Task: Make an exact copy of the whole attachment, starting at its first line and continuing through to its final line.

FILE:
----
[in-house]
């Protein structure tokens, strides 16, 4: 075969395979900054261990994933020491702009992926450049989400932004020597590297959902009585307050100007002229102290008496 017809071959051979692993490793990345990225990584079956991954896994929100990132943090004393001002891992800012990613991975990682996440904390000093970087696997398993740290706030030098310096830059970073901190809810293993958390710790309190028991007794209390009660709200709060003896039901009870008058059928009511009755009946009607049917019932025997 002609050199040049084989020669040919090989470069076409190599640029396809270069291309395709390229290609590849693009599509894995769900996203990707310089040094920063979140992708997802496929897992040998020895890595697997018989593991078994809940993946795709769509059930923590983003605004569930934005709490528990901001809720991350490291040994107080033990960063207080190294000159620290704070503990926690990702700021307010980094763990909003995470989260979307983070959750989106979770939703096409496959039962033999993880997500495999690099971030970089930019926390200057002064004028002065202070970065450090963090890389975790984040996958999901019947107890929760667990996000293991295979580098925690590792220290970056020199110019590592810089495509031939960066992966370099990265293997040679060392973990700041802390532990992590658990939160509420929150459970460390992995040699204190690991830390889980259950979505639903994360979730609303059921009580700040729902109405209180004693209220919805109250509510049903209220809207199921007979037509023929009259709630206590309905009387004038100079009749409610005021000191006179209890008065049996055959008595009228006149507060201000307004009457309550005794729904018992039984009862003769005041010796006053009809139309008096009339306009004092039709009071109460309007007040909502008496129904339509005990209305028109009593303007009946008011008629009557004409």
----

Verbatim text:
[in-house]
């Protein structure tokens, strides 16, 4: 075969395979900054261990994933020491702009992926450049989400932004020597590297959902009585307050100007002229102290008496 017809071959051979692993490793990345990225990584079956991954896994929100990132943090004393001002891992800012990613991975990682996440904390000093970087696997398993740290706030030098310096830059970073901190809810293993958390710790309190028991007794209390009660709200709060003896039901009870008058059928009511009755009946009607049917019932025997 002609050199040049084989020669040919090989470069076409190599640029396809270069291309395709390229290609590849693009599509894995769900996203990707310089040094920063979140992708997802496929897992040998020895890595697997018989593991078994809940993946795709769509059930923590983003605004569930934005709490528990901001809720991350490291040994107080033990960063207080190294000159620290704070503990926690990702700021307010980094763990909003995470989260979307983070959750989106979770939703096409496959039962033999993880997500495999690099971030970089930019926390200057002064004028002065202070970065450090963090890389975790984040996958999901019947107890929760667990996000293991295979580098925690590792220290970056020199110019590592810089495509031939960066992966370099990265293997040679060392973990700041802390532990992590658990939160509420929150459970460390992995040699204190690991830390889980259950979505639903994360979730609303059921009580700040729902109405209180004693209220919805109250509510049903209220809207199921007979037509023929009259709630206590309905009387004038100079009749409610005021000191006179209890008065049996055959008595009228006149507060201000307004009457309550005794729904018992039984009862003769005041010796006053009809139309008096009339306009004092039709009071109460309007007040909502008496129904339509005990209305028109009593303007009946008011008629009557004409």